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Khe Sanh: Building Up

The Battlefield-The Early
Days-Protecting the Investment-The Isolation of Khe Sanh The Decision
to Hold-The Stage is Set-Sortie to Hill 881 North-The Enemy Plan Unfolds

The Battlefield

The village of Khe Sanh, composed of nine hamlets
and also the capital of Huong Hoa District, once sat astride National
Route 9 in the extreme northwestern corner of South Vietnam. According
to a census, 10,195 civilians lived in the district, mostly clustered
within four miles of the village.* Khe Sanh controlled road movement
from nearby Laos into northern Quang Tri Province and was the terminus
of a number of trail networks which crossed the Laotian border further
to the north and wound their way through the valleys and along the rivers
to intersect the highway in the vicinity of the village. National Route
9 was actually little more than a wide trail in places, yet it was a
key feature of the area because it provided a means of movement between
nearby Laos and the coastal region. Between Khe Sanh and Dong Ha, Route
9 ran for 63 kilometers, crossing 36 crumbling old bridges along the
way. Most of them, relics of the French colonial era, could be bypassed
and often were, due to their deteriorated condition.1

The terrain of the Huong Hoa District is characterized
by steep, jungle-covered mountains separated by plunging valleys. Mountain
peaks tower over the hamlets along Route 9, rising from 200 meters to
600 meters above the elevation of the highway. Streams flow through
many of the valleys, emptying into one of two rivers. The Song Rao Quan
drains the region to the north, flowing southeast to join other rivers
which continue to the sea. West of Khe Sanh, the Xe Pon, or Tchepone,
flows east across the Laotian panhandle to a point 15 kilometers from
the village, where it turns south forming a part of the international
border between South Vietnam and Laos.

There are two types of rain forest in the area. The
primary growth is found at higher elevations where some trees reach
90 feet in height, forming a canopy beneath which other trees, some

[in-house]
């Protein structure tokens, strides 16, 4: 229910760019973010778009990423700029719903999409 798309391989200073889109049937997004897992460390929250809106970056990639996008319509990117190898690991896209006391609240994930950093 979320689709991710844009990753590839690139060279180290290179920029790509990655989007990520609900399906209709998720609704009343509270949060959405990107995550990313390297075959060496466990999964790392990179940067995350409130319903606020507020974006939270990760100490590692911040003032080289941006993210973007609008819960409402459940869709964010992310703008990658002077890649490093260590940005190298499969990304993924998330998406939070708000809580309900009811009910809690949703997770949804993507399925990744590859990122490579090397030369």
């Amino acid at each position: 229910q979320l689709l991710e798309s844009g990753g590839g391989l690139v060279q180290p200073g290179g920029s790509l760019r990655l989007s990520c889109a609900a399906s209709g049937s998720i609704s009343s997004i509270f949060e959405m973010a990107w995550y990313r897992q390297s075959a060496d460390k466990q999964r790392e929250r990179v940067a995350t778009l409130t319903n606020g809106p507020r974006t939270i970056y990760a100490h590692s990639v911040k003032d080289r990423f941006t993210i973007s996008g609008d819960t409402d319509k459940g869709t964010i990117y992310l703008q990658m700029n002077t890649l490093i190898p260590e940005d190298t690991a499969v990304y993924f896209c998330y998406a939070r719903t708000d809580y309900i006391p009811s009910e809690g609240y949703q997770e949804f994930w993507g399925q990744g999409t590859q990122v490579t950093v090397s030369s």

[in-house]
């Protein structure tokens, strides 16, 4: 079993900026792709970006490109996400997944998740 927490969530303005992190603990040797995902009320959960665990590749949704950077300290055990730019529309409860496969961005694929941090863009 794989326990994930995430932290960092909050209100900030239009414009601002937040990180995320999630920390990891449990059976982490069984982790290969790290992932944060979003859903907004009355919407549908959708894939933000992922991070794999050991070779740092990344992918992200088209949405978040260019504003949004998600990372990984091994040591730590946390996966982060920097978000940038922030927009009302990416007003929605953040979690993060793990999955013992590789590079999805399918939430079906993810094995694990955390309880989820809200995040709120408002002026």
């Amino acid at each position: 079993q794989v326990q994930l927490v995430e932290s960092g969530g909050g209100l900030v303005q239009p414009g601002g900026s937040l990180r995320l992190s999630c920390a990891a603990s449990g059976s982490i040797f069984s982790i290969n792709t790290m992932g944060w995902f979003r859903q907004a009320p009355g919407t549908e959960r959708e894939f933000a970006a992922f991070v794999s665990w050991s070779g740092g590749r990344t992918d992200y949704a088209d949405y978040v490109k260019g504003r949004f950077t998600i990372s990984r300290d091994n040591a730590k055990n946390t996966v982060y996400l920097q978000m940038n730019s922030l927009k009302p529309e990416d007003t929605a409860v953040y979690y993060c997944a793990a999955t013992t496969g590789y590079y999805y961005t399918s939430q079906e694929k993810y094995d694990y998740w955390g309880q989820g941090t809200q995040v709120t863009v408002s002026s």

up to 60 feet high, form a second canopy. The dense canopies reduce
the light at ground level to the point that growth there is limited
to seedlings, flowers, and climbing plants. Because of the sparse ground
cover, the jungle can be penetrated on foot with little difficulty.2

The secondary rain forest is located at lower elevations
where the ground has first been cleared, then later left for the jungle
to reclaim. Here, the trees are smaller, allowing more light to penetrate
to ground level. The resulting thick growth of bamboo, elephant grass,
and climbing plants limits foot travel considerably.3

The weather in the region varies through the course
of a year. It is warm in the summer, although cooler than at the lower
elevations near the coast, while in the winter, it is sometimes oppressively
cold and damp. Annual rainfall exceeding 80 inches, much of it occurring
during the winter monsoon, feeds the rain forests and contributes to
the discomfort caused by the cold temperatures. A thick, milk-colored
fog known in Indochina as crachin** occurs frequently in the
winter months, reducing visibility considerably.

During the war, a Montagnard tribe, the Bru, lived
near Khe Sanh, although the people in the village

* Former Navy chaplain Ray W. Stubbe, a noted authority
on Khe Sanh and its environs, observed that this census did nor include
the approximately 12,000 Montagnard tribesmen who lived in "some
half dozen villes" in the immediate Khe Sanh area. LCdr Ray W.
Stubbe, ChC, USN, Comments on draft chapter, dtd 23Oct94 (Vietnam Comment
File), hereafter Stubbe Comments.

**A weather condition which occurs in the highland
regions of Southeast Asia for periods of three to five days at a time
between October and April. It is described as: "A persistent low-level
stratus phenomenon accompanied by prolonged precipitations which greatly
affects military operations. Clouds are generally 3,000 to 5,000 feet
thick with ceiling under 1,000 feet and frequently below 500 feet. Visibility
is ... generally below 2 miles and frequently below 1/2 mile."
Asst Chief of Staff, G-2, memo to Asst Chief of Staff, G-3, dtd 4Jul67,
Subj: Planning Conference, in 3d MarDiv ComdC, Jul67. Colonel Frederic
S, Knight, who served as the 3d Marine Division G-2 or intelligence
officer in 1968, noted that the word comes from the French verb, cracher,
which means to spit: "A friend said the true meaning of the word
is best described as 'that which blows back into your face when you
spit into the wind.'" Col Frederic S. Knight, Comments on draft
chapter, dtd 10Jan95 (Vietnam Comment File), hereafter Knight Comments.

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